First Among Equals: Evaluating The Fundamentals
Training Vs. Competition Equipment Skills
“The Seven Fundamentals of Marksmanship.” Just about every introductory firearms class begins with a discussion of the fundamentals. These “fundamentals” are ingrained into students early on, usually without question. But are we doing our students a disservice by treating all seven fundamentals as equals, or could our time and their ammunition be better spent by focusing on just a few of them? My answer to that question is yes, we are doing a disservice to our students by treating the fundamentals equally. Yes, we are wasting our time, their time, and their ammo, by talking about “The Seven Fundamentals” as equals instead of focusing on what is important at that moment.
Of the seven fundaments, the two (well, three) fundamentals that are always important are sight alignment / sight picture and trigger control. One could argue that sight alignment is not relevant anymore in the age of red dot optics on handguns and I will discuss that later in a future article, but for now we will talk in the context of shooters learning iron sights. My day job involves, among other things, teaching police recruits how to shoot pistols, shotguns, and patrol rifles (in that order) while they are in their basic academy. All three of those weapon systems are equipped with iron sights, so sight alignment is still in there for now. Sight alignment / Sight picture and trigger control are the only fundamentals that are consistently important across all three of those platforms, so those are the fundamentals that I spend the most time on with the students.
I argue that they are the most relevant / important fundamentals because the are the only ones that influence where each shot is going to go. Stance does not influence where an individual shot is going to go. Grip does not influence where an individual shot is going to go. Breathing does not influence where an individual shot is going to go, nor does follow through. Sight alignment and sight picture coupled with trigger control are the only fundamentals that have influence over the shot.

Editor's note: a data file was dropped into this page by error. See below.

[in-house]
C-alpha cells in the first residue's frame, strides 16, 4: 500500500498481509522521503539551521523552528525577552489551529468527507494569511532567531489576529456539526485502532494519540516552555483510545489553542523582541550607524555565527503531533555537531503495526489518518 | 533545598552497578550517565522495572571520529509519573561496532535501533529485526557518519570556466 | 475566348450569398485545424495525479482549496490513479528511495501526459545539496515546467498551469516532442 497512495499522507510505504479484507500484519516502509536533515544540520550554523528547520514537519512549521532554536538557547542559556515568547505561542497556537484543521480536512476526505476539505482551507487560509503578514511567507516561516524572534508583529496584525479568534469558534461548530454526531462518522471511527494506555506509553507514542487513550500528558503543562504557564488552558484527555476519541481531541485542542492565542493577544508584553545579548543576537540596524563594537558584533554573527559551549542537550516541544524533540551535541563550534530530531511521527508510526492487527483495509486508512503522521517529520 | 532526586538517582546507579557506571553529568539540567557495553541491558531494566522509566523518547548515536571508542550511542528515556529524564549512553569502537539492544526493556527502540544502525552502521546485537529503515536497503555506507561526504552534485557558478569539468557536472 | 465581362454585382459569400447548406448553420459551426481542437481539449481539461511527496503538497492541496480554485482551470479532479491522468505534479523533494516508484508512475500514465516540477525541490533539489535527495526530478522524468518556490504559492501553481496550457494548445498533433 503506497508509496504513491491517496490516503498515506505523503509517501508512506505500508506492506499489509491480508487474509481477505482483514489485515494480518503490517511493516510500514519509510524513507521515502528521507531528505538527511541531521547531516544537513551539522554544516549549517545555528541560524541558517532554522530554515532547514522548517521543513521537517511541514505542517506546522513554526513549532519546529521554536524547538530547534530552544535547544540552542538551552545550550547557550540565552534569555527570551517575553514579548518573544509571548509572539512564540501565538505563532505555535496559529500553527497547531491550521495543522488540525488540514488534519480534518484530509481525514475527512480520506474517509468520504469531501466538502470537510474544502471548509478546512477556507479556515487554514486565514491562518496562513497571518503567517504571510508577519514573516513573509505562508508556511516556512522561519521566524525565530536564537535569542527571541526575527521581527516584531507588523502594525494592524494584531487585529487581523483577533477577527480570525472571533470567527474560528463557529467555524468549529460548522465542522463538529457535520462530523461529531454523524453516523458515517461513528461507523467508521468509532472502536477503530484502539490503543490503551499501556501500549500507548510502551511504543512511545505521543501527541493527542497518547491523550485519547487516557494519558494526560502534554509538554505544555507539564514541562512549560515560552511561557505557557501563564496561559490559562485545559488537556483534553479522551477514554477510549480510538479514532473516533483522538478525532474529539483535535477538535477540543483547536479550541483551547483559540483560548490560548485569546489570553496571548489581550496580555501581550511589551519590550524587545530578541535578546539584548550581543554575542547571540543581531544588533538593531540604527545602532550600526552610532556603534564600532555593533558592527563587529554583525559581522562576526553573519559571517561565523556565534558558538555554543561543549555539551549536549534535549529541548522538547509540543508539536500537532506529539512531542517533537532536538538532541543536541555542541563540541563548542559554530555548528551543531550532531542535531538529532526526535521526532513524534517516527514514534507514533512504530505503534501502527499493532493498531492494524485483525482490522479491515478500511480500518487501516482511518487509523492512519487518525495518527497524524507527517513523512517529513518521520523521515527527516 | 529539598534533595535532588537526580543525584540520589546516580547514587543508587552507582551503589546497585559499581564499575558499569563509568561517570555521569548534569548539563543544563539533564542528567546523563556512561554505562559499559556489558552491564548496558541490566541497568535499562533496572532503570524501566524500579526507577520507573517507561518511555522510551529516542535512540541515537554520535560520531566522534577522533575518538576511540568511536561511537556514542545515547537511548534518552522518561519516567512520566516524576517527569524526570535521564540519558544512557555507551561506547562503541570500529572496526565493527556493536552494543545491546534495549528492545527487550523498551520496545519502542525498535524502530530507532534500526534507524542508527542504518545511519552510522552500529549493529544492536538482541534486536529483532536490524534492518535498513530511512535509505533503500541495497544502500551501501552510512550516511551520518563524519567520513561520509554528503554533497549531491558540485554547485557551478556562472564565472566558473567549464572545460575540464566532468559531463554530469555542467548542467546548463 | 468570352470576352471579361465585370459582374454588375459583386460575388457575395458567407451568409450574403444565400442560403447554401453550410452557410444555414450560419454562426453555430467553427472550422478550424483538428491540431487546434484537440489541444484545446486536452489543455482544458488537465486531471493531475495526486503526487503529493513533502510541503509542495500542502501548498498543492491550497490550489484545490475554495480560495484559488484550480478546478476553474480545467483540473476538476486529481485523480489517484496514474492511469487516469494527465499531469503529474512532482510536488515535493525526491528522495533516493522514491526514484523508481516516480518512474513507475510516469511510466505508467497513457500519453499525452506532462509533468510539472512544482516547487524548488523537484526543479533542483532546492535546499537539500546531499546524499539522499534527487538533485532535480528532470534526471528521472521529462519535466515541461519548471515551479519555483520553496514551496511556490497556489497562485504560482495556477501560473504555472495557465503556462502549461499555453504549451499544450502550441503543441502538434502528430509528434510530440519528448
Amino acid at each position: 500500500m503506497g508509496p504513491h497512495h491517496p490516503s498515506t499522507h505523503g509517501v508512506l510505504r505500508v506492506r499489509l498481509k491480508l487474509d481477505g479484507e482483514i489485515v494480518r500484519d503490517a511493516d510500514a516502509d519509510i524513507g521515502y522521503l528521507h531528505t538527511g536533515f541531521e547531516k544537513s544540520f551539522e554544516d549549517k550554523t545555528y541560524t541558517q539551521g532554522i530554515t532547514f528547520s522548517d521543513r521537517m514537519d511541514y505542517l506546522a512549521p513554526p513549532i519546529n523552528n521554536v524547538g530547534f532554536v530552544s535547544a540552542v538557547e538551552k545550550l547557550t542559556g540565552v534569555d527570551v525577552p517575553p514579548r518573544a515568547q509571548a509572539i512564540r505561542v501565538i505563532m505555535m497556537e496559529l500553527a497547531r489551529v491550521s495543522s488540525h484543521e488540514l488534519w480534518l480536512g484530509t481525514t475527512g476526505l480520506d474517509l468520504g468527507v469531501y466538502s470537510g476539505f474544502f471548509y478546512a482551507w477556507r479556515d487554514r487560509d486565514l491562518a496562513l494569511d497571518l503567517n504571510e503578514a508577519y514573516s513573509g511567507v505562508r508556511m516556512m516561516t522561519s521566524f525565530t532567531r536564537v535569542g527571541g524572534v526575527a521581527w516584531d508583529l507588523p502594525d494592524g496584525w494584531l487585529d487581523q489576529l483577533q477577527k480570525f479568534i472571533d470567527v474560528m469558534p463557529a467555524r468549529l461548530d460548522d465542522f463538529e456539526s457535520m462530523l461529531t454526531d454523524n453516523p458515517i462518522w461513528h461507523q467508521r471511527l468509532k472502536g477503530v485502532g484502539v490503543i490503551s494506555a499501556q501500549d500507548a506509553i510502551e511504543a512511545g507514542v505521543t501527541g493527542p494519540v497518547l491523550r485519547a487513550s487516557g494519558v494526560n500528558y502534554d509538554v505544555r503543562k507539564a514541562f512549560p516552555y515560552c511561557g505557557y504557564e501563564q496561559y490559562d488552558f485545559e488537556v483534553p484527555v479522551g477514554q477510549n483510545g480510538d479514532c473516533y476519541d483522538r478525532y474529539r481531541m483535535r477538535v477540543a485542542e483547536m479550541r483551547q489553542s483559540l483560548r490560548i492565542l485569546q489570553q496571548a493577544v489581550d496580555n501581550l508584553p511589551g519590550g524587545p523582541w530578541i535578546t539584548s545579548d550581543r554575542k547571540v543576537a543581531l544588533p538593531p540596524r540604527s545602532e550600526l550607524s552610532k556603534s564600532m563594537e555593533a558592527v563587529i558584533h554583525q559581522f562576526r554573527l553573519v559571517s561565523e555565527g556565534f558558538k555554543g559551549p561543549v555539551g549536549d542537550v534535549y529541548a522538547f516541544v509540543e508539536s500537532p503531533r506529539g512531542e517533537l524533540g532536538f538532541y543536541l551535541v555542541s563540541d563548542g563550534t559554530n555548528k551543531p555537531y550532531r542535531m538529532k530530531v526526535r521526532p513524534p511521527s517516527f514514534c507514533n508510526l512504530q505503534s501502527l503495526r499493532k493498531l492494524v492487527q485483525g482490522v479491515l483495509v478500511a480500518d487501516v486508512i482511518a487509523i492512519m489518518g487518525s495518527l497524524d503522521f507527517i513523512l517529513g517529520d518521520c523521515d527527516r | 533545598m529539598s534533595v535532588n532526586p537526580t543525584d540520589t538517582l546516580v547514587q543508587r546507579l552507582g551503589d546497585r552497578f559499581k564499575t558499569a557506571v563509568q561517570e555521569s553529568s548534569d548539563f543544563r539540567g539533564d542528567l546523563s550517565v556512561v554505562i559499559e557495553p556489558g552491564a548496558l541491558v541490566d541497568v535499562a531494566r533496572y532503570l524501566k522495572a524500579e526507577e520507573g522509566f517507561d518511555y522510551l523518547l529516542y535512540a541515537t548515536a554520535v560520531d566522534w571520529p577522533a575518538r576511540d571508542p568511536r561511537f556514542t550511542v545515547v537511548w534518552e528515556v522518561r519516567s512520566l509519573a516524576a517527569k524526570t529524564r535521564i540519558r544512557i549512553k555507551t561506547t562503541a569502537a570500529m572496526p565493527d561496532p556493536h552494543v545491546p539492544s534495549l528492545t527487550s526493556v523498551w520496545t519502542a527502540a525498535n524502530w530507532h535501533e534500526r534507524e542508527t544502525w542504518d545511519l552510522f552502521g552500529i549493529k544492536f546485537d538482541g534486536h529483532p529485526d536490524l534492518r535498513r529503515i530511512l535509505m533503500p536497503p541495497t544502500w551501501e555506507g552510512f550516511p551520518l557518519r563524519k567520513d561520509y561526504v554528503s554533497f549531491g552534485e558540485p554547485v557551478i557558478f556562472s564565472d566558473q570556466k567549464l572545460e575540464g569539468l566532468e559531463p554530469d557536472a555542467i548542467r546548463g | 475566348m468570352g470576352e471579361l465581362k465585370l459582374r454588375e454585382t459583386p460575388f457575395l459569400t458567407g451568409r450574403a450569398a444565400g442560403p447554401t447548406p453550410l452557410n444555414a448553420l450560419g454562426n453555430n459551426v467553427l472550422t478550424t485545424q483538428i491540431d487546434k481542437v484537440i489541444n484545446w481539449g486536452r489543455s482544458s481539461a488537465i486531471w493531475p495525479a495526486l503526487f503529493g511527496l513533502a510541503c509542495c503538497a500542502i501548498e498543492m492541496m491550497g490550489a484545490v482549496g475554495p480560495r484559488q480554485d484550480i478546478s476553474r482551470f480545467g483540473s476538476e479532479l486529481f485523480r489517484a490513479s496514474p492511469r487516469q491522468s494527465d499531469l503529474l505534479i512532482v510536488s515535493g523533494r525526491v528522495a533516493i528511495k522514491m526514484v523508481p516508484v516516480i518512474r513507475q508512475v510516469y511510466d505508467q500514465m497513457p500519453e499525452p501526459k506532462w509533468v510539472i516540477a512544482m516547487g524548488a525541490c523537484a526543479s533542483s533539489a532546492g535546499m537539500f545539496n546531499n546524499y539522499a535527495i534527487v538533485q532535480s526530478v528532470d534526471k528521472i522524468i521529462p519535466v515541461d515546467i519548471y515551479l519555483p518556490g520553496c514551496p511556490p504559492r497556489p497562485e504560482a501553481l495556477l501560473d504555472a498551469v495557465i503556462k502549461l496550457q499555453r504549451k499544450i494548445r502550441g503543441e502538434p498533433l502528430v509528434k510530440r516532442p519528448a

Now, before you string me up by my toes, keep in mind that I am speaking only about instructing novice shooters. As a shooter progresses in skill, or they move from the basic police academy to more advanced in-service classes, a more thorough evaluation of their shooting platform and how each of those “fundaments” impacts their ability to shoot quickly and accurately under stress is worthwhile. During the basics though, keep it basic. Sights and the trigger are what is important, and it is what we should be spending our time on. Having watched several programs transition away from curriculums that are rooted in all seven fundamentals equally and into ones that are much more focused on sights and trigger has resulted in shooters coming away from the classes that are more capable and competent.
I will expand upon that further in a future article. Stay tuned….
Jeremy is an active duty LEO in the Southwest US with over ten years experience. He is currently working as a full time firearms instructor for a major metropolitan agency.
His instructor certifications include firearms (patrol carbine/pistol/shotgun/SPR), defensive tactics, less-lethal, and MACTAC. He holds a Master classification in USPSA Single Stack, and has also competed in IDPA, Steel Challenge, 3-gun/Multigun/3GN, and various other outlaw events. Jeremy is currently concentrating on precision rifle matches and has earned several Top-LE awards at national-level events.